Belfast. On the other hand I do think that is not really the way to bring progress, you need to
have, to come up with a firm strategy and go in a direction where it can bring quality back into the
place and then also commitment and pleasure, I think, that Martha was talking about, something
enjoyable, that everybody would like, and not just enjoyable for somebody in some district, you
need to do something which is enjoyable for all.

Martha?

Well, the only recommendation I could give, and I don't know Belfast well enough, is that if you
don't have anybody at a high level who is really an advocate for design, who is sensitive to the
issues of what makes a city attractive, it would be useful if you did because the cities that really
hold that up as part of the approval process that in fact you have to achieve a certain standard of
design are able to do things more carefully, but if you don't have anybody in power who actually
cares about that and is a good advocate and articulate about it, it's going to be very tough to hold
sway against just financial bottom line thinking that creates those kind of decisions.

Q. Hi, my name is Cathal I'm a student of landscape architecture and I'm just curious if any of you
are familiar with, I know Martha's working in the Dock in Dublin, but it's Lars is familiar with the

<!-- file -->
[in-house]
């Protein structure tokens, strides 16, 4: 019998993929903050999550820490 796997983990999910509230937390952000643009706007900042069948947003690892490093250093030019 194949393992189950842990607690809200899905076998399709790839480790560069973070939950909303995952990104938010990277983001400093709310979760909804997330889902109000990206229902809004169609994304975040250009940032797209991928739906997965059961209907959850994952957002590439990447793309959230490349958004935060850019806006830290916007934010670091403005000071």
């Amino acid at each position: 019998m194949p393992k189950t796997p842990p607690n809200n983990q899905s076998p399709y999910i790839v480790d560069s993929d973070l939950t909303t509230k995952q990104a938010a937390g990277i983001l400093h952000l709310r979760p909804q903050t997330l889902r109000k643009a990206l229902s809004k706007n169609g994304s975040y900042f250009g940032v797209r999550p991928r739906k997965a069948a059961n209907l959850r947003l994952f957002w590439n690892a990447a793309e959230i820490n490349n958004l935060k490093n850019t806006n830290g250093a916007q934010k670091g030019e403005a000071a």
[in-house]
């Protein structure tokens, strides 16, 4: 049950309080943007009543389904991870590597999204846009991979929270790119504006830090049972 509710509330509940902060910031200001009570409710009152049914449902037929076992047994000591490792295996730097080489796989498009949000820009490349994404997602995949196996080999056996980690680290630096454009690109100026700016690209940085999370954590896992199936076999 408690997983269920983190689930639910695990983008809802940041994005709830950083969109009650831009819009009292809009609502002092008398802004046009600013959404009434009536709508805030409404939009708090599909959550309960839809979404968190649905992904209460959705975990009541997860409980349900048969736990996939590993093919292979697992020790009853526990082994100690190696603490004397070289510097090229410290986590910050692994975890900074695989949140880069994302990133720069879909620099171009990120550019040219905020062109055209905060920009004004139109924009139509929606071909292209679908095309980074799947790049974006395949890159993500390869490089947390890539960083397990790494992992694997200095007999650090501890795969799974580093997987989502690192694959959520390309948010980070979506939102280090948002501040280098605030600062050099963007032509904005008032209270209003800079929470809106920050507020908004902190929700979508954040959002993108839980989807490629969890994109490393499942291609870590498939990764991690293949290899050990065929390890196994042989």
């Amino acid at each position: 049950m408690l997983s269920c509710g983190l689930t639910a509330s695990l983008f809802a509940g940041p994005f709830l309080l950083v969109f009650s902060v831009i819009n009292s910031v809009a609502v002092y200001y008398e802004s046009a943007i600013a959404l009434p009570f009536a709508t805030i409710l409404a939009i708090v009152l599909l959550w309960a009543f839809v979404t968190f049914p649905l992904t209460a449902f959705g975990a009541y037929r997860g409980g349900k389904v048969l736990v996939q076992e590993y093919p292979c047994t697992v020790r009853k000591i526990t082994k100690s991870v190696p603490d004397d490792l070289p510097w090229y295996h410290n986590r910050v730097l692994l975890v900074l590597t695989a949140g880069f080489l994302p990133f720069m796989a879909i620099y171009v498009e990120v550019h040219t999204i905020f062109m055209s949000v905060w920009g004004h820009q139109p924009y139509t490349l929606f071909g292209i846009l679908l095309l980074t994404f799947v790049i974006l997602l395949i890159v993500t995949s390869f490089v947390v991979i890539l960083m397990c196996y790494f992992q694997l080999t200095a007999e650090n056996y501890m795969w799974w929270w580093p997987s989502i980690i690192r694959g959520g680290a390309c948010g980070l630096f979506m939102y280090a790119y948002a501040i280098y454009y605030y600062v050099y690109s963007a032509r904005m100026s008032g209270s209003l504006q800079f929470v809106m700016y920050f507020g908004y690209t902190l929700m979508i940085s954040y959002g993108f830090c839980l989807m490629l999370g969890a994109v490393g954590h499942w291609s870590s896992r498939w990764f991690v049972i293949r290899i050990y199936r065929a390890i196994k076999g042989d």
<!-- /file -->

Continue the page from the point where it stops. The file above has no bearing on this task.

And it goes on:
development that's happening along the canal, or along the river in Dublin and I don't know, do
you have an opinion on this development or have you seen it?

Was it a development in Dublin you talk about?
Yeah, I mean, they seem to be taking the opposite way to what you advocate and what Martha
advocates, so I'm just curious are you familiar with this, even where Martha is doing her, Martha is
doing a project down there and the area around that, despite her project?

No, I haven't seen the project, so I don't think I have any detailed information on it, no.

Martha, have you a comment you'd like to make?

Yeah, no, I actually think that's a very good comment, I think it does lack a certain textures,
they're all kind of big buildings and they're a kind of, I think the mistake, the mistake about the
planning there is that it's kind of a zone kind of thinking, you know, where there is a zone for
offices, a zone for cultural buildings, and I think that when you actually have different uses in the
mix it tends to kind of then break things down, but yeah, I think that that's, I think you're right, I
think it lacks a certain kind of cut to the grain.


Q. Hello, my name is Ruth Orr and I'm at the University of Ulster, I'm an architect, and first of all
I'd like to say that the series has been wonderful, but this evening has been spectacularly good
and I've really enjoyed lots of the comments, some of them I disagree with, but some of them are
really intense, and I'm interested in the inverse kind of diagram you have of people, space and
then finally we might just eventually get to some buildings, so I'm interested in that process at
work, and you, both of you clearly display really good kind of observational skills and intuitive